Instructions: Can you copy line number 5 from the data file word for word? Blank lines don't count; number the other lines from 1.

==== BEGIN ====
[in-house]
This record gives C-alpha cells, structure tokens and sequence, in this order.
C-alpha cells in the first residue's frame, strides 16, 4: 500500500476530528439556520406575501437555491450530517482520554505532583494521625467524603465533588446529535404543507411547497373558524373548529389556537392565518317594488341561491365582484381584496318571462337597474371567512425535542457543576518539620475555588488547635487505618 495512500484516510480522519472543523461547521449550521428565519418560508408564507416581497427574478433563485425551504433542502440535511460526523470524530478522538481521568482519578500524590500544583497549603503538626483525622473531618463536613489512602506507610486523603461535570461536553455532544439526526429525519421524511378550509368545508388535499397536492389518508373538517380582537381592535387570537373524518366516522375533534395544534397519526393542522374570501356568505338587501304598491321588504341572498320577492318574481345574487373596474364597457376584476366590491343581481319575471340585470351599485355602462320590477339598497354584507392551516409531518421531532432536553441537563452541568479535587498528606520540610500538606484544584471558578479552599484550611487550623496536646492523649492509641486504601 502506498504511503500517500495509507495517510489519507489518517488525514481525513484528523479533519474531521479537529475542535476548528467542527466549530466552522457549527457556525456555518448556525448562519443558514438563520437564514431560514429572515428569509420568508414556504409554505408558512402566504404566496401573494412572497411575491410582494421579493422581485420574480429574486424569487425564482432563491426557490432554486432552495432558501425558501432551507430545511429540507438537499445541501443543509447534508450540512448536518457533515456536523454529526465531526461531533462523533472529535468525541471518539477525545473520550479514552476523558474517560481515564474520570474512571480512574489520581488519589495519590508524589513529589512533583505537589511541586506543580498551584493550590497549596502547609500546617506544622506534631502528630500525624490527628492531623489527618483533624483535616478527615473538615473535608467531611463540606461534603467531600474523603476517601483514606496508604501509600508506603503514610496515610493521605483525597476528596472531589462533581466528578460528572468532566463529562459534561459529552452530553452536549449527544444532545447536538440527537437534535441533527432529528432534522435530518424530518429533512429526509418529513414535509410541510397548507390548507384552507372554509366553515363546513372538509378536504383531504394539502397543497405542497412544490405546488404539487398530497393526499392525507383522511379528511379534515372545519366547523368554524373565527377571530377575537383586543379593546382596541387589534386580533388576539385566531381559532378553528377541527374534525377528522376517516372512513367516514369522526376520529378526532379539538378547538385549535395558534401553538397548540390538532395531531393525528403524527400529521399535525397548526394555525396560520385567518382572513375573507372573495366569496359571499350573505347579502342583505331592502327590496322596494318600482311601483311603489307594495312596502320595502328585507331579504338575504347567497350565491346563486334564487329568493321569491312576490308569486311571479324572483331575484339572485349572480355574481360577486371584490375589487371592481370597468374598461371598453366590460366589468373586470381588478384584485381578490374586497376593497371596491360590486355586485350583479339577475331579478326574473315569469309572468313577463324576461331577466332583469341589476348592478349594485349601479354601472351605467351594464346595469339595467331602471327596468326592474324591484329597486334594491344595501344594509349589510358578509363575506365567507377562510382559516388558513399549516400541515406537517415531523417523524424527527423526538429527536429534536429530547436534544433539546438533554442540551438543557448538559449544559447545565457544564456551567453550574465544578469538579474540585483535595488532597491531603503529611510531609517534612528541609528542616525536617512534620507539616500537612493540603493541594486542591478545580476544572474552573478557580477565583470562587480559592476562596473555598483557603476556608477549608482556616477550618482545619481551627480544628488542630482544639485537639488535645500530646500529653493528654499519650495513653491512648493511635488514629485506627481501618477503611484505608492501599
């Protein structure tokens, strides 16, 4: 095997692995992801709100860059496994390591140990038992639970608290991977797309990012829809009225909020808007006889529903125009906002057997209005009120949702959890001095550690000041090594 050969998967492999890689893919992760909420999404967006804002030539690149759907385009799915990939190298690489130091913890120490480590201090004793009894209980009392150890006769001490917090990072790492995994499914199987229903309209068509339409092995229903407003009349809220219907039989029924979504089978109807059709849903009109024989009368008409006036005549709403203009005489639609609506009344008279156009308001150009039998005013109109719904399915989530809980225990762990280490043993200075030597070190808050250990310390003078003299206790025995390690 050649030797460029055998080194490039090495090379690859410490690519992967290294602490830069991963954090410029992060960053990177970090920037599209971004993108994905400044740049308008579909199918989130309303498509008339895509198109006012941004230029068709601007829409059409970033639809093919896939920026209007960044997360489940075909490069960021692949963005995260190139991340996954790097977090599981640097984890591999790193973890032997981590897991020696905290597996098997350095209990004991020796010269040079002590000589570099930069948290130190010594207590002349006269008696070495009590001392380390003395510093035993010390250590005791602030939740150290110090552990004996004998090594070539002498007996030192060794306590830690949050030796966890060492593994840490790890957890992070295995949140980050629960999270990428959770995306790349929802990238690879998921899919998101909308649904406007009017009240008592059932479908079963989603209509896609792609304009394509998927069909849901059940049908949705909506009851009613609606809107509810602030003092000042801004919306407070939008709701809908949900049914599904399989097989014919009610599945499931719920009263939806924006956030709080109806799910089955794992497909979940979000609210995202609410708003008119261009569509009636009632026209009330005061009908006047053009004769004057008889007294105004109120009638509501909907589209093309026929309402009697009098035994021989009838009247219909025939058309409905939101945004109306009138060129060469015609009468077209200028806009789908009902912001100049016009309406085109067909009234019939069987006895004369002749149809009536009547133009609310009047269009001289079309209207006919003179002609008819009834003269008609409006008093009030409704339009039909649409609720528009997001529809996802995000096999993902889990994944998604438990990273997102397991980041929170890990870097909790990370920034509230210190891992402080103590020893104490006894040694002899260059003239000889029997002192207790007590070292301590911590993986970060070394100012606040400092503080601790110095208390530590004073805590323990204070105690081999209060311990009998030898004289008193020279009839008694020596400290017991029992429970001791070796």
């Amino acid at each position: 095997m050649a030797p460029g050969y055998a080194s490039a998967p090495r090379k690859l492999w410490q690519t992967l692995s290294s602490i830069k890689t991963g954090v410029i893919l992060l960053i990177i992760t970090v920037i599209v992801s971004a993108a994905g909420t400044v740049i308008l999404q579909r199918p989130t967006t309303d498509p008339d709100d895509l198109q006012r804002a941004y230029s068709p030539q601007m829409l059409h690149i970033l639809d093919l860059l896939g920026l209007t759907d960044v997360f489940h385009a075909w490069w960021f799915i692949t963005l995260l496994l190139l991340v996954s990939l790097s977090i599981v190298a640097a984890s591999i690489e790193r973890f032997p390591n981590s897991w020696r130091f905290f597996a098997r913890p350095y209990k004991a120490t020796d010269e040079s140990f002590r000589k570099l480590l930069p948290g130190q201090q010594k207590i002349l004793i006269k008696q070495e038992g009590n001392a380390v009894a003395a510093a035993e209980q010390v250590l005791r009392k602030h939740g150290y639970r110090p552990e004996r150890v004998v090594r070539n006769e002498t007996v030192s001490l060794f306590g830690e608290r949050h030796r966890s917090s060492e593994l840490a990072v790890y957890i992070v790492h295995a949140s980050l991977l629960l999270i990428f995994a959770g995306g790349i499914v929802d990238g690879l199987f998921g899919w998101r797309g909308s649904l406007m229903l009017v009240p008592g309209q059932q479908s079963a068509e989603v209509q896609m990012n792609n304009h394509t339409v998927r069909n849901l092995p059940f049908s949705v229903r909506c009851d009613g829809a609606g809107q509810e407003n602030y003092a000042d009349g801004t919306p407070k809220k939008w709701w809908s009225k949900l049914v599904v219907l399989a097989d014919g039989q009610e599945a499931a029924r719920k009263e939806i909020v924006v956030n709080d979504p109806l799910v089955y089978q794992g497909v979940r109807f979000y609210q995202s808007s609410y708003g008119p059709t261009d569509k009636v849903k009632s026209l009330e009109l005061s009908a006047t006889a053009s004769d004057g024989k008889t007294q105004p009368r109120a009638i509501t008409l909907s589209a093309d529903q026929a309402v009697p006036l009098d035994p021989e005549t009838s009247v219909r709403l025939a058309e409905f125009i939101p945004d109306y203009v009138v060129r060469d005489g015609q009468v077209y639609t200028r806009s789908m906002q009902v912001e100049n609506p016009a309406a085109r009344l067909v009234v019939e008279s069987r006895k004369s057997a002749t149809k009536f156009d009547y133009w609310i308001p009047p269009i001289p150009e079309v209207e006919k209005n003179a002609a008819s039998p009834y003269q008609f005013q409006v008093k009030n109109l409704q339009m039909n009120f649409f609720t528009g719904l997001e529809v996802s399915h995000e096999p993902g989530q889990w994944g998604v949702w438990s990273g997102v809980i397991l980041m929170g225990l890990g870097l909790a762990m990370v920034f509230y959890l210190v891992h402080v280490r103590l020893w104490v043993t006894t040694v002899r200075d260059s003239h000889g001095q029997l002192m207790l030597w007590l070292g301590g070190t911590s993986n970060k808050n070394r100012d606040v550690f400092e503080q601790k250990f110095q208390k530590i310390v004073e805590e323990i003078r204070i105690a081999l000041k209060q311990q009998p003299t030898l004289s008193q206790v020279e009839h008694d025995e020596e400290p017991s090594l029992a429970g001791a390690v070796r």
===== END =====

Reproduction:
């Amino acid at each position: 095997m050649a030797p460029g050969y055998a080194s490039a998967p090495r090379k690859l492999w410490q690519t992967l692995s290294s602490i830069k890689t991963g954090v410029i893919l992060l960053i990177i992760t970090v920037i599209v992801s971004a993108a994905g909420t400044v740049i308008l999404q579909r199918p989130t967006t309303d498509p008339d709100d895509l198109q006012r804002a941004y230029s068709p030539q601007m829409l059409h690149i970033l639809d093919l860059l896939g920026l209007t759907d960044v997360f489940h385009a075909w490069w960021f799915i692949t963005l995260l496994l190139l991340v996954s990939l790097s977090i599981v190298a640097a984890s591999i690489e790193r973890f032997p390591n981590s897991w020696r130091f905290f597996a098997r913890p350095y209990k004991a120490t020796d010269e040079s140990f002590r000589k570099l480590l930069p948290g130190q201090q010594k207590i002349l004793i006269k008696q070495e038992g009590n001392a380390v009894a003395a510093a035993e209980q010390v250590l005791r009392k602030h939740g150290y639970r110090p552990e004996r150890v004998v090594r070539n006769e002498t007996v030192s001490l060794f306590g830690e608290r949050h030796r966890s917090s060492e593994l840490a990072v790890y957890i992070v790492h295995a949140s980050l991977l629960l999270i990428f995994a959770g995306g790349i499914v929802d990238g690879l199987f998921g899919w998101r797309g909308s649904l406007m229903l009017v009240p008592g309209q059932q479908s079963a068509e989603v209509q896609m990012n792609n304009h394509t339409v998927r069909n849901l092995p059940f049908s949705v229903r909506c009851d009613g829809a609606g809107q509810e407003n602030y003092a000042d009349g801004t919306p407070k809220k939008w709701w809908s009225k949900l049914v599904v219907l399989a097989d014919g039989q009610e599945a499931a029924r719920k009263e939806i909020v924006v956030n709080d979504p109806l799910v089955y089978q794992g497909v979940r109807f979000y609210q995202s808007s609410y708003g008119p059709t261009d569509k009636v849903k009632s026209l009330e009109l005061s009908a006047t006889a053009s004769d004057g024989k008889t007294q105004p009368r109120a009638i509501t008409l909907s589209a093309d529903q026929a309402v009697p006036l009098d035994p021989e005549t009838s009247v219909r709403l025939a058309e409905f125009i939101p945004d109306y203009v009138v060129r060469d005489g015609q009468v077209y639609t200028r806009s789908m906002q009902v912001e100049n609506p016009a309406a085109r009344l067909v009234v019939e008279s069987r006895k004369s057997a002749t149809k009536f156009d009547y133009w609310i308001p009047p269009i001289p150009e079309v209207e006919k209005n003179a002609a008819s039998p009834y003269q008609f005013q409006v008093k009030n109109l409704q339009m039909n009120f649409f609720t528009g719904l997001e529809v996802s399915h995000e096999p993902g989530q889990w994944g998604v949702w438990s990273g997102v809980i397991l980041m929170g225990l890990g870097l909790a762990m990370v920034f509230y959890l210190v891992h402080v280490r103590l020893w104490v043993t006894t040694v002899r200075d260059s003239h000889g001095q029997l002192m207790l030597w007590l070292g301590g070190t911590s993986n970060k808050n070394r100012d606040v550690f400092e503080q601790k250990f110095q208390k530590i310390v004073e805590e323990i003078r204070i105690a081999l000041k209060q311990q009998p003299t030898l004289s008193q206790v020279e009839h008694d025995e020596e400290p017991s090594l029992a429970g001791a390690v070796r």